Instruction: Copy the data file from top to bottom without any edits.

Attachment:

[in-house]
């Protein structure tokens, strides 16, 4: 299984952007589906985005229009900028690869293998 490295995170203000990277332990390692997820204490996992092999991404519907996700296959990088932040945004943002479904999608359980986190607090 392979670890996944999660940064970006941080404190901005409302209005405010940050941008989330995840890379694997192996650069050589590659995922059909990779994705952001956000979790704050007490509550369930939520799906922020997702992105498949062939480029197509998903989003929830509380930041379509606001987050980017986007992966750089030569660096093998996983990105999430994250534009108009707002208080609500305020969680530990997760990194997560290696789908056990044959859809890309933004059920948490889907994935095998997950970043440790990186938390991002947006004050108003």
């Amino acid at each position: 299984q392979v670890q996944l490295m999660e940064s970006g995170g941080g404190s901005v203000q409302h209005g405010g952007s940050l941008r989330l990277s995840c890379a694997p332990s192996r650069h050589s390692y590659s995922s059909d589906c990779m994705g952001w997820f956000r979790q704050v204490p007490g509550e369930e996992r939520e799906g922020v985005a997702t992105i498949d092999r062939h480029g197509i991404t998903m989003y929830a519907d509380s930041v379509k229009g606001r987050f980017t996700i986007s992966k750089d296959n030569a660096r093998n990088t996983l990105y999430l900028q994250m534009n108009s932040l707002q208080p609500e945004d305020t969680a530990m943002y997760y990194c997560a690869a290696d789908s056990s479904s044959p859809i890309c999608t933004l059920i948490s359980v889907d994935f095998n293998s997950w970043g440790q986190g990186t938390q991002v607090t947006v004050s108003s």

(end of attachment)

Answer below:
[in-house]
């Protein structure tokens, strides 16, 4: 299984952007589906985005229009900028690869293998 490295995170203000990277332990390692997820204490996992092999991404519907996700296959990088932040945004943002479904999608359980986190607090 392979670890996944999660940064970006941080404190901005409302209005405010940050941008989330995840890379694997192996650069050589590659995922059909990779994705952001956000979790704050007490509550369930939520799906922020997702992105498949062939480029197509998903989003929830509380930041379509606001987050980017986007992966750089030569660096093998996983990105999430994250534009108009707002208080609500305020969680530990997760990194997560290696789908056990044959859809890309933004059920948490889907994935095998997950970043440790990186938390991002947006004050108003």
């Amino acid at each position: 299984q392979v670890q996944l490295m999660e940064s970006g995170g941080g404190s901005v203000q409302h209005g405010g952007s940050l941008r989330l990277s995840c890379a694997p332990s192996r650069h050589s390692y590659s995922s059909d589906c990779m994705g952001w997820f956000r979790q704050v204490p007490g509550e369930e996992r939520e799906g922020v985005a997702t992105i498949d092999r062939h480029g197509i991404t998903m989003y929830a519907d509380s930041v379509k229009g606001r987050f980017t996700i986007s992966k750089d296959n030569a660096r093998n990088t996983l990105y999430l900028q994250m534009n108009s932040l707002q208080p609500e945004d305020t969680a530990m943002y997760y990194c997560a690869a290696d789908s056990s479904s044959p859809i890309c999608t933004l059920i948490s359980v889907d994935f095998n293998s997950w970043g440790q986190g990186t938390q991002v607090t947006v004050s108003s």